The State Of Mobile... Creative Media In 2012 (Part 1)

9/14/2012 9:04:29 PM

Mobile technology is moving so fast, it’s hard to keep up, so let Ian McGurren put you in the picture. This week, it’s creativity on the move.

From its inception, media production of professional quality was a complex and often expensive process. Recording music would need a studio and instruments, taking photographs needed an expensive camera, and shooting video required cameras, studios and editing suites. While there have always been cheaper, amateur alternatives, the results were never really comparable.

Description: Video editing, 20th century style

Video editing, 20th century style

However, in the early 1980s computer technology began to change things, giving those with big ideas but little money a chance to flex their creative muscles.

The music industry was revolutionized by sequencing with computers – programs that mimicked the multitrack tape machines of the past by controlling banks of cheap digital synthesisers from a home computer. Musicians could for the first time make a complete record by themselves for a fraction of the previous cost.

At the same time, video cameras started to get smaller, with shrinking electronics combining with new magnetic tapes and helical scan recorders to put video making in the hands of the consumer. Combine them with two VCRs and you could begin rudimentary editing.

Then powerful, cheap computers changed it all again. VCRs were replaced with PCs with hard drives and video editing went digital. Computers became so powerful they could replicate the workings of a music studio from editing music to playing sounds, all in the same box. Even art and design wasn’t immune, with traditional graphic artists now working on computers with revolutionary software such as Adobe’s Illustrator and Photoshop, taking their ideas and imagination far beyond what had been possible before.

Now, in the second decade of the 21st century, the power is no longer just on desktops. The mobile devices we hold in our hands every day are more powerful than the PCs that began the digital revolution around ten years ago. The average new phone in 2012 will have four CPU cores and run at 1.5GHz with memory in gigabytes, so while they may look like phones or tablets, these are the ground-breaking devices of the present, every bit as powerful as our desktop PCs were then.

The Current State

However, can you really be as creative with today’s mobile devices as you can with your computer? For the most part, it’s an emphatic yes, and in fact our mobile companions have some pretty impressive advantages too.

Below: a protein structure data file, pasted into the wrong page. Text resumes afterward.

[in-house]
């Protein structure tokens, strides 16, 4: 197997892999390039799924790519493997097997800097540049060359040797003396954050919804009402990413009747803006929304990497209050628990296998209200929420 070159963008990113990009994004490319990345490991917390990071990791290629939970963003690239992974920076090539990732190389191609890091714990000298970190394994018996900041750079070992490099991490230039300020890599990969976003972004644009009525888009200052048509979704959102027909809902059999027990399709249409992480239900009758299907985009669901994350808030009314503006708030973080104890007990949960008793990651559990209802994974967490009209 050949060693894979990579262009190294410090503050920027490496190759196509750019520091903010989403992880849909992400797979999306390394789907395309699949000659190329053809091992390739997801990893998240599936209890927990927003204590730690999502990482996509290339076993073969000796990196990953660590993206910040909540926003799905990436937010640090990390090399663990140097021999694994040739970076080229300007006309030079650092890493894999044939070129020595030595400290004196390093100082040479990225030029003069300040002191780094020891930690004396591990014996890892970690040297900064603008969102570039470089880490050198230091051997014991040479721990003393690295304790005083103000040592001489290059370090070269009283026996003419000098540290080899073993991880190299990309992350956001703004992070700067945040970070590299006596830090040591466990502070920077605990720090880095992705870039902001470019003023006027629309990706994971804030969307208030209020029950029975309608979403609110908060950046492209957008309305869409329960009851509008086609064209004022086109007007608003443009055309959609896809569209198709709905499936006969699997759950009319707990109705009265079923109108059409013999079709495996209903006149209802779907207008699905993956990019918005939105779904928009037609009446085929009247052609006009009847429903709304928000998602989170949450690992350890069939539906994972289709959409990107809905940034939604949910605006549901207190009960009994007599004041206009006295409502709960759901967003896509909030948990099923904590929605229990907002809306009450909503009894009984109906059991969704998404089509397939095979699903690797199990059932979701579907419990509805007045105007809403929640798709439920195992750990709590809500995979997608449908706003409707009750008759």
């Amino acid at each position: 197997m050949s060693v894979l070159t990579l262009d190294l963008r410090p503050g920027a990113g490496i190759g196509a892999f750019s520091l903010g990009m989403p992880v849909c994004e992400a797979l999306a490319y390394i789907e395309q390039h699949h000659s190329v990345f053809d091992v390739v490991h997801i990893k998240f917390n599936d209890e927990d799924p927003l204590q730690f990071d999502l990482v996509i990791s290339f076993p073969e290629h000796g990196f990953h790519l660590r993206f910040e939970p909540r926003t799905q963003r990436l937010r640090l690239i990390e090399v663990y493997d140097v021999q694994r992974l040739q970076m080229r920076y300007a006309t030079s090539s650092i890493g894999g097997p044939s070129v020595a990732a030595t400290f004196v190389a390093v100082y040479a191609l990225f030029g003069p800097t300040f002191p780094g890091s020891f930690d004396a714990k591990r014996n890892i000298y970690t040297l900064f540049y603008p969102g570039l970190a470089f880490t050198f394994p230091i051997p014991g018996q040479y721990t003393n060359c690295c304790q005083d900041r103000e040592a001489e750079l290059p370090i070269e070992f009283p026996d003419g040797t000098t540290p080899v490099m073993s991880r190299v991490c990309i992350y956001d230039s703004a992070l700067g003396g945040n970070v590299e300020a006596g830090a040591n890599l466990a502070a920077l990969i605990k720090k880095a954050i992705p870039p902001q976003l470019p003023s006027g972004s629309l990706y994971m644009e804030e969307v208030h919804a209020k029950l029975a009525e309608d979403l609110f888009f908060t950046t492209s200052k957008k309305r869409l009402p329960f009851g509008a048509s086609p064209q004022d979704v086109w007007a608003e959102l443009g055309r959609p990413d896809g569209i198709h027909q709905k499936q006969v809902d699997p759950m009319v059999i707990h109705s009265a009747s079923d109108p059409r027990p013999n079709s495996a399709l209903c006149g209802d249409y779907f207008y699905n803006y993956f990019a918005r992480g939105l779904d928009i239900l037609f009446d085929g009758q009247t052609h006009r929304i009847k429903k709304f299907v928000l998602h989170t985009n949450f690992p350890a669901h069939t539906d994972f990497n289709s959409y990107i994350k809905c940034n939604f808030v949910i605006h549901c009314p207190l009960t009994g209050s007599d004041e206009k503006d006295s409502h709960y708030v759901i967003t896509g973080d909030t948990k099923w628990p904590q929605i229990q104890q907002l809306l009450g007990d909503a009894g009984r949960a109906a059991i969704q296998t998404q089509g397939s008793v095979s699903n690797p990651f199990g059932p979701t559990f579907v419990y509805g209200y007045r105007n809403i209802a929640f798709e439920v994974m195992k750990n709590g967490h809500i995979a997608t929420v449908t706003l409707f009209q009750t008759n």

Description: Video editing, 21st century style

Video editing, 21st century style

Social media has been a constant nagging phrase for the last few years and if anything, with mobile devices it’s more relevant than ever. Previously, music, video or art has relied on a intermediary distributor to get our creations out to the masses, meaning there was an element of judging, and if it wasn’t deemed appropriate by the powerful few, then it wasn’t published. However, our mobile devices, combined with social sites such as Tumblr, Instagram and Sound cloud offer a near instantaneous outlet for our creative Endeavours without the middleman. Of course, this leads to a torrent of content, much of it throwaway but that doesn’t matter; for every ten thousand pieces of rubbish, there’s one bit gold. How else could Nyancat have become such a sensation?! Creativity and publication has become autocratic, and mobile devices are increasingly the weapons of choice for those wanting to empty their heads of their many creative impulses.

Notable Examples

So you want to get making on the move? Let’s take a look at some interesting mobile apps to help you tap into your creative side.

Description: Instagram - the reason everyone’s photos look like this

Instagram - the reason everyone’s photos look like this

Instagram: It’s the app on everyone’s lips recently, after Facebook’s $1 billion purchase of its developer, Burbn. Part image host, part simple photo processor, Instagram has taken the mobile world by storm with its easy way of giving your phone photographs a retro or stylised look, making them look like vague memories of the 1970s or Boards of Canada album covers. It then posts them to your Instagram account, which in turn links in with social media such as Twitter and Facebook. It’s fun, free and simple and it’s on both iOS and Android.

Nanostudio: As the name implies, UK developer Blip Interactive’s Nanostudio is a tiny studio - tiny in platform, but certainly not in features. Running on iOS, Nanostudio is a 16-track production studio with built-in synthesisers, drum machines, sampling, sequencing and effects units. With Nanostudio you can create fully featured electronic tracks, and even use iOS compatible music keyboards such as Akai’s Synthstation. For music on the move, it’s a genuine one stop shop, and at $15, it’s possibly the cheapest studio one can own.

Description: Nanostudio - it really is an actual tiny studio!

Nanostudio - it really is an actual tiny studio!

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